This paper aims to investigate the complex relationship between emotions, coping approaches and learning in error situations in the workplace. The study also examines the influence of individual error orientation, as well as psychological safety, and team learning behaviour as contextual factors.
To measure emotions, coping and learning from errors in situ, a semi-standardised error diary was administered. Individual and contextual factors were measured by standard questionnaires. Totally, 22 young employees participated in the study and recorded n = 99 error situations in a three-week diary period.
Errors typically provoked negative emotions, particularly in cases of “public” errors. Negative emotions provoked emotion-focused coping. However, there was no direct effect of emotions on learning. Learning seems to depend primarily on the in-depth analysis of the error, no matter whether the original coping intention is aimed at problem-solving, self-protection or emotion regulation. A quick error correction does not necessarily result in learning. Furthermore, plausible influences of individual and contextual factors were found, but must be interpreted cautiously.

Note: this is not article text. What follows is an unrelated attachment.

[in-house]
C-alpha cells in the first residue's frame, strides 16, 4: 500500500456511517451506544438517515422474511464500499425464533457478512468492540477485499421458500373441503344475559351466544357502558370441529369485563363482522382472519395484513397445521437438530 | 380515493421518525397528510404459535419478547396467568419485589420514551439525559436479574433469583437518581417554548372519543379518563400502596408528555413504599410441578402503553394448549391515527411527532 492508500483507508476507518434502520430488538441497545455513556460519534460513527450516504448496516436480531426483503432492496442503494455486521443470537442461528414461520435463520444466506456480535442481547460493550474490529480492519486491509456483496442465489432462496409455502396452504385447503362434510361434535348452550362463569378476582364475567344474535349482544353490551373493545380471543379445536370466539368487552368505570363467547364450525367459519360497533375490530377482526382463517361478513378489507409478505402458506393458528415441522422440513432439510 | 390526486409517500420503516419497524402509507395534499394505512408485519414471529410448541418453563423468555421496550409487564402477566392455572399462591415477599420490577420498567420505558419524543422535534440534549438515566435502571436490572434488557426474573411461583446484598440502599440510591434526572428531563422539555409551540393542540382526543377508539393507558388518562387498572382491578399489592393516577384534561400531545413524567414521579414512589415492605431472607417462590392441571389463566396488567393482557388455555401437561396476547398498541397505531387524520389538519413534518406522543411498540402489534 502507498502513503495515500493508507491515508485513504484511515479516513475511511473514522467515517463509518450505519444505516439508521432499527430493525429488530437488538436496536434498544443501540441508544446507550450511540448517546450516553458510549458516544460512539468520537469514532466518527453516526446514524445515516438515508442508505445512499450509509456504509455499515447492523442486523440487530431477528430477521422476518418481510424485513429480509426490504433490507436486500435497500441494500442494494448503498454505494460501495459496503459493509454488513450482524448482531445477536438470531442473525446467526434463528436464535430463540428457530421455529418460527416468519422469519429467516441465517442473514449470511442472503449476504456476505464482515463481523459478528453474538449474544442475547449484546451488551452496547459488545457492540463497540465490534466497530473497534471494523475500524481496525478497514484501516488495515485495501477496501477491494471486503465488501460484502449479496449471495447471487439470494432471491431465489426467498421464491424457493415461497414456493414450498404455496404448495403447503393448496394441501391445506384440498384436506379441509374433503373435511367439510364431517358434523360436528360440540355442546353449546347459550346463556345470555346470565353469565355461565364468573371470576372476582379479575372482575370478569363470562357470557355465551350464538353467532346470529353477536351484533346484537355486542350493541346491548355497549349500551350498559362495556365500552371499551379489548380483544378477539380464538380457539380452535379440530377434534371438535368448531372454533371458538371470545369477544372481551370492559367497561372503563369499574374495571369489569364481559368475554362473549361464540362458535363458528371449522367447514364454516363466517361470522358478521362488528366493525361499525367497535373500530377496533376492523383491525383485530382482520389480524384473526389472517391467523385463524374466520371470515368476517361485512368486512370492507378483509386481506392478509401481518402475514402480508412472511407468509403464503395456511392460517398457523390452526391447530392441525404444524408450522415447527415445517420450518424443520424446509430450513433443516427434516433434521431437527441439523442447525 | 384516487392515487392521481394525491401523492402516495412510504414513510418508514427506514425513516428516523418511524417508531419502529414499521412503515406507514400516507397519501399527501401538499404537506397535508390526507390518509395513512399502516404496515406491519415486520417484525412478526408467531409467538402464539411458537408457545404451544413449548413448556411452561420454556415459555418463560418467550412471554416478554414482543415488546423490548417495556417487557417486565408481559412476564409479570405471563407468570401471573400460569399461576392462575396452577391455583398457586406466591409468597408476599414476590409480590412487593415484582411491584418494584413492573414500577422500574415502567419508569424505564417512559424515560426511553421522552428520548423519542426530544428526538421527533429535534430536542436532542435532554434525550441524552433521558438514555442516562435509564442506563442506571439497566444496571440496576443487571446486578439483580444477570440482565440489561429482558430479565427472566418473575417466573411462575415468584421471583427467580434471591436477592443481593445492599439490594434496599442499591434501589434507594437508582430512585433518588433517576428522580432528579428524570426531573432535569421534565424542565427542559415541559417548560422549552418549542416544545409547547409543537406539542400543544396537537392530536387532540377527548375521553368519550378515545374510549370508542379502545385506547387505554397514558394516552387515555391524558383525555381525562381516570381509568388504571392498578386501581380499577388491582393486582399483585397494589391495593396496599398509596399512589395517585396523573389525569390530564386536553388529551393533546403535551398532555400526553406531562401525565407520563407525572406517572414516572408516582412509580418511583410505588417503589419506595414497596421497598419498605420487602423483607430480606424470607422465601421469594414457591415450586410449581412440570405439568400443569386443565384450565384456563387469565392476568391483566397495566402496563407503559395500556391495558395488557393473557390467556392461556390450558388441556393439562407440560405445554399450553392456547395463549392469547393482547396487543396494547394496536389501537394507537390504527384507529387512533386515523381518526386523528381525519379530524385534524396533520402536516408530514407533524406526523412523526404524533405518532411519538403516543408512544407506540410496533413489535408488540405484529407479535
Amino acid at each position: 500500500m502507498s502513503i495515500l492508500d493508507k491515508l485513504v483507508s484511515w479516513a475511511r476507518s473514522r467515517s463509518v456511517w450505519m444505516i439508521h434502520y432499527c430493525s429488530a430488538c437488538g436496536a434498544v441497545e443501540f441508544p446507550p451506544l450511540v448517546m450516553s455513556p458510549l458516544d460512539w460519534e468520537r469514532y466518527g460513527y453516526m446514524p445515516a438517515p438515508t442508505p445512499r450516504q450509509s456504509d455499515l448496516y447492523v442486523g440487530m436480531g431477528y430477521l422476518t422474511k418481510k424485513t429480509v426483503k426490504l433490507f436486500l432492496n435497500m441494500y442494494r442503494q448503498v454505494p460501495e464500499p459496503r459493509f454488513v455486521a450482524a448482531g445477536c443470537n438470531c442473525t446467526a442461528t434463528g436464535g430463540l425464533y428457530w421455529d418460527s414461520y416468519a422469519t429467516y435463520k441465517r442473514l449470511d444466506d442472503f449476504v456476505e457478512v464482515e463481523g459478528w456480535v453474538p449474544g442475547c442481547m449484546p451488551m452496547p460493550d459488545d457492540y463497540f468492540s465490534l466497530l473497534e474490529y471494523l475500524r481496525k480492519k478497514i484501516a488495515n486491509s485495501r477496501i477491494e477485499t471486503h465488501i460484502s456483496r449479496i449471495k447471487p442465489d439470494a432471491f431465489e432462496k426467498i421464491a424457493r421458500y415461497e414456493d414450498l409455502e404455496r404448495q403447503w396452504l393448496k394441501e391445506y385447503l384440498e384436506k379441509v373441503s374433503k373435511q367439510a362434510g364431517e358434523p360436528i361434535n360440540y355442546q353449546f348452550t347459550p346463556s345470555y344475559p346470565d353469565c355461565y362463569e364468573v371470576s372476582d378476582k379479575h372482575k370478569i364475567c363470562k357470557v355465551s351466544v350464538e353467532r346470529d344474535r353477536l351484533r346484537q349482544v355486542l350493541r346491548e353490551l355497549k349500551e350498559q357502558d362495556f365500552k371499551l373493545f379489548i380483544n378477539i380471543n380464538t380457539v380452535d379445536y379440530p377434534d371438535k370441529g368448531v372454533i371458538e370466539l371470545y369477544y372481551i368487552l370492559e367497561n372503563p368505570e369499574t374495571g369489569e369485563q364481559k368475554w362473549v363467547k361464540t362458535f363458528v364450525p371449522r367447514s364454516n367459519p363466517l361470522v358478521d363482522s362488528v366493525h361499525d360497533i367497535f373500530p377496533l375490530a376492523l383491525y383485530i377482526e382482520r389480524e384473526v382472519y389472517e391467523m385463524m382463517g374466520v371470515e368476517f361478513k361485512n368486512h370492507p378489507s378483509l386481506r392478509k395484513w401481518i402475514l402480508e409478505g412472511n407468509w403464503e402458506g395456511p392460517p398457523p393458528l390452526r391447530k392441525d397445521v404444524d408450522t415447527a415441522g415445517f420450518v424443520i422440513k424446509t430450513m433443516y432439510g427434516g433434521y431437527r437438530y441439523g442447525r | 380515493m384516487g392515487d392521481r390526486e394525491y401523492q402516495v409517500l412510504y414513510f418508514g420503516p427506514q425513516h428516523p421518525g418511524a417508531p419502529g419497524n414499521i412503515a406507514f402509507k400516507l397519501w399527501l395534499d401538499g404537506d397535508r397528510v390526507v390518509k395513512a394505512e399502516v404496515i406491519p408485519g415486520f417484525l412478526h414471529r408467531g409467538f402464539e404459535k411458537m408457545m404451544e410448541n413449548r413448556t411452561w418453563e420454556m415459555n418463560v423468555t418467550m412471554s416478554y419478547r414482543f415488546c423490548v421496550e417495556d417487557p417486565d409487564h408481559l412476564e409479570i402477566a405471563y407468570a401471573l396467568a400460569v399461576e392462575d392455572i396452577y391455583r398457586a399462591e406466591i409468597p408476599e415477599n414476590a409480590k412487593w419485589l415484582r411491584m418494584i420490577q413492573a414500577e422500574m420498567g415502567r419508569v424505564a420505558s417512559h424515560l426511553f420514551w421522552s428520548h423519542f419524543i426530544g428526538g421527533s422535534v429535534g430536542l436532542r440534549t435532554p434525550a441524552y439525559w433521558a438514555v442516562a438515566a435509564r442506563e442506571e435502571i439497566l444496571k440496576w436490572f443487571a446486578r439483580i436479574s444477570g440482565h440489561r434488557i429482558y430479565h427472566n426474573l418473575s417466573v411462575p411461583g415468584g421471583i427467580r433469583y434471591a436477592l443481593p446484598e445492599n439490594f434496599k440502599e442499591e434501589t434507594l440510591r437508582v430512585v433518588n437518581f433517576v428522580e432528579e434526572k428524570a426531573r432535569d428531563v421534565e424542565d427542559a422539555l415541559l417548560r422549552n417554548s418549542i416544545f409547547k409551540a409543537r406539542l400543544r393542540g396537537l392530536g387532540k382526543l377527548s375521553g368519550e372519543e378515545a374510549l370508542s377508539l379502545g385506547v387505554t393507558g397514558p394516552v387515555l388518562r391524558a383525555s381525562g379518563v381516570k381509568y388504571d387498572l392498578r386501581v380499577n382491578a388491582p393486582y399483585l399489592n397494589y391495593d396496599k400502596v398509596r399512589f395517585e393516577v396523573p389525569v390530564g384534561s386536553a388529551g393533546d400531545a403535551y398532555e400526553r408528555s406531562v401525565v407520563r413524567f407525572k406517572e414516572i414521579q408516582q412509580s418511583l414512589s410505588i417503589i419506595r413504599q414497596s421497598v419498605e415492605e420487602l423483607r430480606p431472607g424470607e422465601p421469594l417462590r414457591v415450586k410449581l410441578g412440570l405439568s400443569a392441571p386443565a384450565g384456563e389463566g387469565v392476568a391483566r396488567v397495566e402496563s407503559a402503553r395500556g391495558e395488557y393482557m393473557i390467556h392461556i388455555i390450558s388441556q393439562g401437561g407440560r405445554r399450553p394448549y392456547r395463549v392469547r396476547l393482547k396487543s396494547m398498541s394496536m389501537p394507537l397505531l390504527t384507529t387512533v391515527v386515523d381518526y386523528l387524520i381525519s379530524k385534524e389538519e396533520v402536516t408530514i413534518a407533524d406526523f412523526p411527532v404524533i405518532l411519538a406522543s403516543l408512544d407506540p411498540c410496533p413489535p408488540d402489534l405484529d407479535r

The small sample size, particularly in person-level analyses, is a major shortcoming of the study.
To overcome shortcomings of common retrospective self-reports such as interviews or questionnaires, this study uses the diary method as an innovative approach to investigate processes in situ.
Rausch, A., Seifried, J. and Harteis, C. (2017), "Emotions, coping and learning in error situations in the workplace", Journal of Workplace Learning, Vol. 29 No. 5, pp. 374-393. https://doi.org/10.1108/JWL-01-2017-0004Download as .RIS
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